The Chilean firetree grows 4–15 m (13–50 ft) tall and can reach 50 cm (20 in) in diameter. The bark is dark grey with light spots and the wood is light pink in color. It produces clusters of deep red flowers (occasionally pale yellow) and flowering occurs in spring. The fruit is a dry follicle, with about 10 seeds inside.
It is grown as an ornamental in Great Britain and the United States, and as far north as the Faroe Islands at 62° North latitude.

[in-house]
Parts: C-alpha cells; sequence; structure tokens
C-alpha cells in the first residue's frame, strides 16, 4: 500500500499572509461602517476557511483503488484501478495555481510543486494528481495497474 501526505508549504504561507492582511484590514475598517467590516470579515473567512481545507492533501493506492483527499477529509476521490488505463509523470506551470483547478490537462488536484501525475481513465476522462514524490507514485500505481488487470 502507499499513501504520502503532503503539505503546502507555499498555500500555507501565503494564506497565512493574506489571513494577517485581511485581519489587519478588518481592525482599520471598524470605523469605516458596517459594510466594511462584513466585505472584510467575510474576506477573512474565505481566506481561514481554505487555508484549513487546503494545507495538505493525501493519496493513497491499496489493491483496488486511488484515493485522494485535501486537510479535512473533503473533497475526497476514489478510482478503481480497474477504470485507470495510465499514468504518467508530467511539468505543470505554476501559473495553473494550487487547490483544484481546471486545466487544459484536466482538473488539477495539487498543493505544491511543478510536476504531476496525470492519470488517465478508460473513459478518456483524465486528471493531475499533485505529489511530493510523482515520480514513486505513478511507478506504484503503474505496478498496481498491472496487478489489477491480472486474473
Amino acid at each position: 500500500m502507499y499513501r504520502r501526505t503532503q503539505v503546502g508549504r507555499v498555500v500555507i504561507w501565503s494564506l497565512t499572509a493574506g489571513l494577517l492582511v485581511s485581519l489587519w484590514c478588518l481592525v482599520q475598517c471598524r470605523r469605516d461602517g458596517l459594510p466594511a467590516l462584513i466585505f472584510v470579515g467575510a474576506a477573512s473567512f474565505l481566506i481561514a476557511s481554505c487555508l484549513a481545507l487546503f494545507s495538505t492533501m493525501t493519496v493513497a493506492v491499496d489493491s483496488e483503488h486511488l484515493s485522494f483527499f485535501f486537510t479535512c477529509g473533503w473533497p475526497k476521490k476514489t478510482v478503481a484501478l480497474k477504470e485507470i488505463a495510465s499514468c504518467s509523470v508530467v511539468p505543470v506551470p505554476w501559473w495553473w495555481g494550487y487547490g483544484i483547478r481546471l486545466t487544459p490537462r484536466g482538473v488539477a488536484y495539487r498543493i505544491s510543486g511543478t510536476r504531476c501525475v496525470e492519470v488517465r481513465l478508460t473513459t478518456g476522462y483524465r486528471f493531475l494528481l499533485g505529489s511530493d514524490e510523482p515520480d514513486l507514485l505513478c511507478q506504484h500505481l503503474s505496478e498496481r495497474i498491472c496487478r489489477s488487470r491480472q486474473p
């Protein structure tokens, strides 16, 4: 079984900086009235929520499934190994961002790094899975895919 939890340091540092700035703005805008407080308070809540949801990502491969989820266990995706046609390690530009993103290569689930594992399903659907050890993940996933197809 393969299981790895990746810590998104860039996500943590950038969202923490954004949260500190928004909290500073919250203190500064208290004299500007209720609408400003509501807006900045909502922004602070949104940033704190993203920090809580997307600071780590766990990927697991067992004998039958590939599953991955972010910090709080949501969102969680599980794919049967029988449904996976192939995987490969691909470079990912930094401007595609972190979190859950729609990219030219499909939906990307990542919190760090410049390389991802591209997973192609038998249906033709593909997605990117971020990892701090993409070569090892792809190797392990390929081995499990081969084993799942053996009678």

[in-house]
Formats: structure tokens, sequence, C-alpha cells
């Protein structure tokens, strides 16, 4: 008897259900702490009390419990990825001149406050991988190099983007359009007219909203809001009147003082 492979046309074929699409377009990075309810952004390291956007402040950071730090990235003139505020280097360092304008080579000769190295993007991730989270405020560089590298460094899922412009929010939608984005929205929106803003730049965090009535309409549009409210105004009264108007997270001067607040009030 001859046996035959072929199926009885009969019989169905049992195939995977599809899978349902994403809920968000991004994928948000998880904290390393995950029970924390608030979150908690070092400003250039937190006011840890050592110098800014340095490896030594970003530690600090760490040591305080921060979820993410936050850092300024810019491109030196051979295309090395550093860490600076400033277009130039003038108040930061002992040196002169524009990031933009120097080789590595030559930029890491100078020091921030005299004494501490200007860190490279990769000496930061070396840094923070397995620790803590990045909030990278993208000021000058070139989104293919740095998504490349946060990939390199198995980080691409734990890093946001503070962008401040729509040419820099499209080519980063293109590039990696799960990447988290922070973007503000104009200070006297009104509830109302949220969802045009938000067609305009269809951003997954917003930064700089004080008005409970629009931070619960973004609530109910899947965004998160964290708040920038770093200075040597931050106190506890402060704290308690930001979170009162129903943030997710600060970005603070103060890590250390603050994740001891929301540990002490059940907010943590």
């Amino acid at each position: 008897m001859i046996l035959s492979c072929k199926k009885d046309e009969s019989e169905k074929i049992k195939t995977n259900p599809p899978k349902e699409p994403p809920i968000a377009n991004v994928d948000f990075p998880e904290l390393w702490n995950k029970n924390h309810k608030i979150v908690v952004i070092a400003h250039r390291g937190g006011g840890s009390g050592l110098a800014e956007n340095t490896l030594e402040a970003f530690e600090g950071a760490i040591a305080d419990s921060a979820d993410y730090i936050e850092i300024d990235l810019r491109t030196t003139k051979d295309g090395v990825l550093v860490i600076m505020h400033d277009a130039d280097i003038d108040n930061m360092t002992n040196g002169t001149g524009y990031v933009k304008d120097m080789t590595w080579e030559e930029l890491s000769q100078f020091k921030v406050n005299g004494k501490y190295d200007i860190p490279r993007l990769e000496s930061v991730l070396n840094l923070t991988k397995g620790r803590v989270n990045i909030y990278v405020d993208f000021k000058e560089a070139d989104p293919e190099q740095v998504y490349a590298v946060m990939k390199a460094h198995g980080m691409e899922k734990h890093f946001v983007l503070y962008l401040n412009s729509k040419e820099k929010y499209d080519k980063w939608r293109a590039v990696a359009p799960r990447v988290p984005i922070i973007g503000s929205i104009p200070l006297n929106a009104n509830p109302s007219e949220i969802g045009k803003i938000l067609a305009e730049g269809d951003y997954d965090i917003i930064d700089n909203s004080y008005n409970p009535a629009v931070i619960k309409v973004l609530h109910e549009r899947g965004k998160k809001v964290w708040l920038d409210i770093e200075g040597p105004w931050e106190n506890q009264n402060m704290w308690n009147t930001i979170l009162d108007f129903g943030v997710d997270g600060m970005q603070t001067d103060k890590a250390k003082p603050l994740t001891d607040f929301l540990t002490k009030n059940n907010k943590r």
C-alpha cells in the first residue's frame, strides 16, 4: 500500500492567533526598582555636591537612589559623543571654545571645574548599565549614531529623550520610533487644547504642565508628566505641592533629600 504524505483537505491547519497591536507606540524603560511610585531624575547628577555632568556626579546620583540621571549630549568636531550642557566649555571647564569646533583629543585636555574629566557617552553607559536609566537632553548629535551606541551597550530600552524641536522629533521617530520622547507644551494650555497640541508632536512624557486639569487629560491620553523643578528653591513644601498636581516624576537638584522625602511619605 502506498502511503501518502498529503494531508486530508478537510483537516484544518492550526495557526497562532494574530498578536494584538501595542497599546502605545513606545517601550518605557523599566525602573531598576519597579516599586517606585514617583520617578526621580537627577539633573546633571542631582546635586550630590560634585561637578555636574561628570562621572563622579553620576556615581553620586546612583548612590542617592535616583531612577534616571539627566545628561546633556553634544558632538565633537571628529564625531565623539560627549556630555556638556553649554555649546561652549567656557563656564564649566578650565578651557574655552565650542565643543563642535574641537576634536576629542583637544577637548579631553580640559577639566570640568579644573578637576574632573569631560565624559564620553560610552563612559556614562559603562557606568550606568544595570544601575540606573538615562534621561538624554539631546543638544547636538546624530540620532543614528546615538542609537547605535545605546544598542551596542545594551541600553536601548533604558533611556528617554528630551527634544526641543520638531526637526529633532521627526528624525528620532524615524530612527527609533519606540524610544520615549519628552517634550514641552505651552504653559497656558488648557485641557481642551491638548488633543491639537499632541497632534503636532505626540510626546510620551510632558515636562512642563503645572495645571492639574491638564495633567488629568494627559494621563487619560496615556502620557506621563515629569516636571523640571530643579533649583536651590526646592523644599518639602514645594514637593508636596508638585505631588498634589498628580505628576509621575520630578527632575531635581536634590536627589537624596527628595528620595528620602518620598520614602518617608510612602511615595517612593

The plant was introduced to Europe by William Lobb during his plant collecting expedition to the Valdivian temperate rain forests in 1845–1848. It was described by Kew Gardens as:
“Perhaps no tree cultivated in the open air in the British Isles gives so striking and brilliant a display as this does.”
The wood being very soft but durable, is used for making spoons, kitchen vessels and other craft articles.